The public’s mission to protect all our open spaces

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What is this country’s oldest conservation group? The National Trust? A mere stripling, founded in 1895. How about the Society for the Protection of Ancient Buildings (SPAB)? Only middle-aged, founded as it was in 1877. No; the title of patriarch of the conservation family goes to The Open Spaces Society, founded 151 years ago, in 1865.

It started life as the Commons Preservation Society – the name indicates its early concerns. Among its founders and early members were the economist John Stuart Mill, Octavia Hill and Sir Robert Hunter; the last two joined forces with Canon Hardwicke Rawnsley to found the National Trust.

Another early member of the Commons Preservation Society was William Morris (founder of SPAB); he was especially grateful to the Society for one of its earliest victories, preventing the enclosure of his childhood playground, Epping Forest.

In 1899 the Commons Preservation Society amalgamated with the National Footpaths Preservation Society – and, after a few name changes, eventually became the Open Spaces Society.

It’s an appropriate title, as it draws attention to one of the most important features of our crowded island – the value of our open spaces.

Open spaces are under constant threat. Currently in the news is a proposal by City of York Council to take over part of an inner-city open area called Scarcroft Green to create a MUGA – multiple-use games area – for the adjacent Scarcroft Road Primary School.

The objectors are not against the school’s having space for children to play games, but they are concerned that such a ‘green lung’ in the city should not be lost; a spokesman said: “It’s a community hub and thoroughfare and is used by the whole community from picnics to kite flying, and it would be a huge loss.”

Urban pressures are a constant threat to open spaces. Developers, encouraged by the government’s planning policies to build on sites within built-up areas rather than on ‘greenfield’ sites on the edges, are constantly eyeing the open spaces that offer pleasure to many people.

Battles to save such spaces are frequent, and civic societies around the country report of their struggles, alongside local people and other conservation bodies, to protect the threatened areas.

It’s only when open spaces are under threat that we tend to recognise their value.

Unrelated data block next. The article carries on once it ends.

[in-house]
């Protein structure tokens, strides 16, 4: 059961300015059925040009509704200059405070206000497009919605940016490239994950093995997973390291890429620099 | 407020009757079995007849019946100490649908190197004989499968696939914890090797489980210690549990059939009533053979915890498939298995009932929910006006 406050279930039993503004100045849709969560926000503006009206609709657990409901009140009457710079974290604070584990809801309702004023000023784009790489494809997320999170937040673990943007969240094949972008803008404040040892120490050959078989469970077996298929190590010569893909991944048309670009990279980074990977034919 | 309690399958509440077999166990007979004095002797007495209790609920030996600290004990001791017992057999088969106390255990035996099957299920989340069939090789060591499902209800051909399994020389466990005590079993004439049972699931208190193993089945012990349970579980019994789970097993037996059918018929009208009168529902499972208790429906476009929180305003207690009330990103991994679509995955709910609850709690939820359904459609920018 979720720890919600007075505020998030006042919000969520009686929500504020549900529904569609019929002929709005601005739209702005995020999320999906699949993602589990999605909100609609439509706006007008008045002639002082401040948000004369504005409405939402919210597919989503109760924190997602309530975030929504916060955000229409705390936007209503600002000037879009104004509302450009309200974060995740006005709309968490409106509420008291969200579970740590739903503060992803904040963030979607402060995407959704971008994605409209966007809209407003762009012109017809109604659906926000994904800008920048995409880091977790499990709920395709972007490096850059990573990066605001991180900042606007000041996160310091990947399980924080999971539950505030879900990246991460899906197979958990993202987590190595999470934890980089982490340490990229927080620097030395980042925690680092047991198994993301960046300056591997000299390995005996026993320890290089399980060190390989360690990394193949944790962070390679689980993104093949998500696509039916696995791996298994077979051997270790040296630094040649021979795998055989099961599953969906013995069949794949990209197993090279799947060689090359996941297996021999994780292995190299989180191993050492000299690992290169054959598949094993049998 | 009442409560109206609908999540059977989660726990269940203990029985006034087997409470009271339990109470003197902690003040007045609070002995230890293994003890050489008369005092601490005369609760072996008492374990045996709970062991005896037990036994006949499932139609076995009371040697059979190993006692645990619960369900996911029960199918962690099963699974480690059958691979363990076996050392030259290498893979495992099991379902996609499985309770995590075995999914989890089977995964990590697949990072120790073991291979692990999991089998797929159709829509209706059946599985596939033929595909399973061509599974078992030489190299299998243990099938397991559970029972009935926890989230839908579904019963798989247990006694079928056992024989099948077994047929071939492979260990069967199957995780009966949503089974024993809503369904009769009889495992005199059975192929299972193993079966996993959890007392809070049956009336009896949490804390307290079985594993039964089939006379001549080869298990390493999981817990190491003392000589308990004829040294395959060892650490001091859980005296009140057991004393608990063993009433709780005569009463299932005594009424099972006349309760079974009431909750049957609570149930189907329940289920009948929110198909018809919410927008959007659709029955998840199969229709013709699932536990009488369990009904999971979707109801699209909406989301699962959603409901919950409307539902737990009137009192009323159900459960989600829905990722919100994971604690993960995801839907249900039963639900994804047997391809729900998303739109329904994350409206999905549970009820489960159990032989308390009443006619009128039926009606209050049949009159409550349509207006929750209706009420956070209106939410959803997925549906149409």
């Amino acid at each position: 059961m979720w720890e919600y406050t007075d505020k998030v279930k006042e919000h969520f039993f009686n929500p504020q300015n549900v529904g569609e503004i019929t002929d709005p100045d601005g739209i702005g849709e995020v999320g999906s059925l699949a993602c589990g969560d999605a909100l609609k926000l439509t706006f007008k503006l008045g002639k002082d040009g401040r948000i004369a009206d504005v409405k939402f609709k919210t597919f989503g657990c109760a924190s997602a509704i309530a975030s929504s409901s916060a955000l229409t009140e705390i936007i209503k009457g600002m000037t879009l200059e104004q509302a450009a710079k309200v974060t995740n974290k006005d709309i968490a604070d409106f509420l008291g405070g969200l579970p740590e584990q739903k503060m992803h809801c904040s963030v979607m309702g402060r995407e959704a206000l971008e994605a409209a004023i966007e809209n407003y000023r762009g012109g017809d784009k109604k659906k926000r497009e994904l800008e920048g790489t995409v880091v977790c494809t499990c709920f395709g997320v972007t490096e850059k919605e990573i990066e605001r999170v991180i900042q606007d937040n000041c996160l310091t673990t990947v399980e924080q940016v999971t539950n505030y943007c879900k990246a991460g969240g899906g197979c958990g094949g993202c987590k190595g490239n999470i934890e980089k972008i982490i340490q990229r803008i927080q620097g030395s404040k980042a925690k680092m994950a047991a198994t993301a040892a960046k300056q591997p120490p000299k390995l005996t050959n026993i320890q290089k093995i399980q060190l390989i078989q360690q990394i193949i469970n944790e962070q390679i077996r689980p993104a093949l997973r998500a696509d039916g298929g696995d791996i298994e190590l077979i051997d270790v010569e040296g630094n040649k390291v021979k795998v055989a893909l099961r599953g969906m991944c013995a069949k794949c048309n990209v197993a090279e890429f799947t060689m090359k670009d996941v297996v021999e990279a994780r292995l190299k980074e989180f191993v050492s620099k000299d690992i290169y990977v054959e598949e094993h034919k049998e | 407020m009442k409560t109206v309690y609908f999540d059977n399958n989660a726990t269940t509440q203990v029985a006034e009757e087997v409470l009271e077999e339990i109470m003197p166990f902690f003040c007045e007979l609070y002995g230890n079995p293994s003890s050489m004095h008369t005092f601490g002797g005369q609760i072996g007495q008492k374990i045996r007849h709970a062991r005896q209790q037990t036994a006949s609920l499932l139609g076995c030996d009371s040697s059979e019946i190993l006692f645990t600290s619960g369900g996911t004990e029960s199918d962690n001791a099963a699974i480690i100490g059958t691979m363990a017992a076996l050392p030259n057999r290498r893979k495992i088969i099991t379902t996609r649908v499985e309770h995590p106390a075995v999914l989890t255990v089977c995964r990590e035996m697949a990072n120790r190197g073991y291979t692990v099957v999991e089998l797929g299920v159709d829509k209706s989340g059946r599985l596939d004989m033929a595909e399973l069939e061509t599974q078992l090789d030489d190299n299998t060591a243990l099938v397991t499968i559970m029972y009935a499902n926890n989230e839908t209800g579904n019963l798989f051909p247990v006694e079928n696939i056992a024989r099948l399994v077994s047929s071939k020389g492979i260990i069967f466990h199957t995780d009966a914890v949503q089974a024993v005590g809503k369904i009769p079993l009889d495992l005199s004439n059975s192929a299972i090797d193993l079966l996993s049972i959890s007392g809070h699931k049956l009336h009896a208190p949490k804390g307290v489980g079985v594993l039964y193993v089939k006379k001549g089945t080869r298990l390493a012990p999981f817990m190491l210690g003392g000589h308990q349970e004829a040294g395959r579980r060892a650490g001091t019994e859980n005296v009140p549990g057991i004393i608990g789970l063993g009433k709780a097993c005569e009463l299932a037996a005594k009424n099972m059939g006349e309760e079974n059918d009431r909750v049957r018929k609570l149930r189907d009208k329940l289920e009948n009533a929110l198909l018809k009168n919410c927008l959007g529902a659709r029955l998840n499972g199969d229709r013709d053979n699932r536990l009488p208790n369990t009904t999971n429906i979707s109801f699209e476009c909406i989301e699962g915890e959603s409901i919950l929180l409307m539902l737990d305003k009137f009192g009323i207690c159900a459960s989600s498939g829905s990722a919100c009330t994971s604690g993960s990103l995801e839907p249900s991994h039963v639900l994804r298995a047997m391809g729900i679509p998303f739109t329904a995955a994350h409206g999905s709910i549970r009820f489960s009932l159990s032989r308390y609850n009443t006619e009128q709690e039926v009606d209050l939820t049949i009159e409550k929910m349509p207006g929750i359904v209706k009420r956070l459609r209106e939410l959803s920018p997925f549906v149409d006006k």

As the Open Spaces Society notes on its website, ‘Open spaces are to be found in urban and rural areas and they provide an important amenity. We play, cycle and run on them. They are where we walk our dogs, enjoy a picnic or sit and enjoy the view. We use them in all kinds of ways that make a big difference to our lives.’

And it doesn’t need to be a large space – or a formal one: ‘It could be a traditional village green, a meadow or a scruffy, neglected patch behind the housing estate where you pick blackberries,’ says the Society.

So the small, undistinguished patch of land on which your children or grandchildren play can have as much value as zealously-guarded expanses of openness like The Stray in Harrogate.

Ripon is a small city – yet our open spaces are just as valuable. Some of them are the result of the city’s odd geology and of the topography in which the city has developed.

We have pockets of land like Goose Green, beside North Road, which is open space because the gypsum beneath provides unstable building ground.

And we have areas beside the three rivers that trisect the city that are there to help take the floodwaters (though, as we know from floods in other places, greedy developers and careless councils have regularly allowed housing to be constructed on flood plains).

And we have easy access to country walks on the city edge – think of Quarry Moor, for example, or the riverside walks from North Bridge, or the continuation of Whitcliffe Lane beyond West Lane (where 450 houses threaten the agricultural land). We should value these assets as much as we value the formality of the Spa Park.

We should also be looking to enhance our open spaces. When a gypsum sink hole devoured a house on the edge of Ripon’s former auction market site it led to the rapid disappearance of an ambitious, and probably highly unwise, plan to construct almost 100 houses there.

But this is one of the Ripon sites that could be transformed into an informal park for the people of Ripon.

So could the field to the north of the garden behind the Workhouse in Allhallowgate – an attractive, tree-surrounded area that has little current use. And there are plenty of other open spaces in the city that could be treated in the same way.

It’s understandable that many landowners look on the open spaces in their possession as development sites.

We have only to look at the maps, produced by Harrogate Borough Council, of sites put forward as possible development land to see how just many people are tempted by the possible profits if planning permission is given for their site.

We need to be vigilant in protecting our open spaces. The latest iteration of our planning laws, the National Planning Policy Framework of 2012, gives local people the ability to protect their valuable open spaces, particularly through the development of a Neighbourhood Plan.

Here in Ripon we are well on the way with our own Neighbourhood Plan – the City Plan, as it is called – which will have policies for such protection.

Yet the City Plan, even when it is in force (after a referendum of local people has agreed it), will need our support by everyone keeping an eye on our open spaces and flagging up any threats to them.

In 1883 William Morris wrote that ‘all who assert public rights against private greed are helping us; every foil given to common-stealers, or railway-Philistines, or smoke-nuisance-breeders, is a victory scored to us’.

The threats may have slightly altered; but the mission remains the same.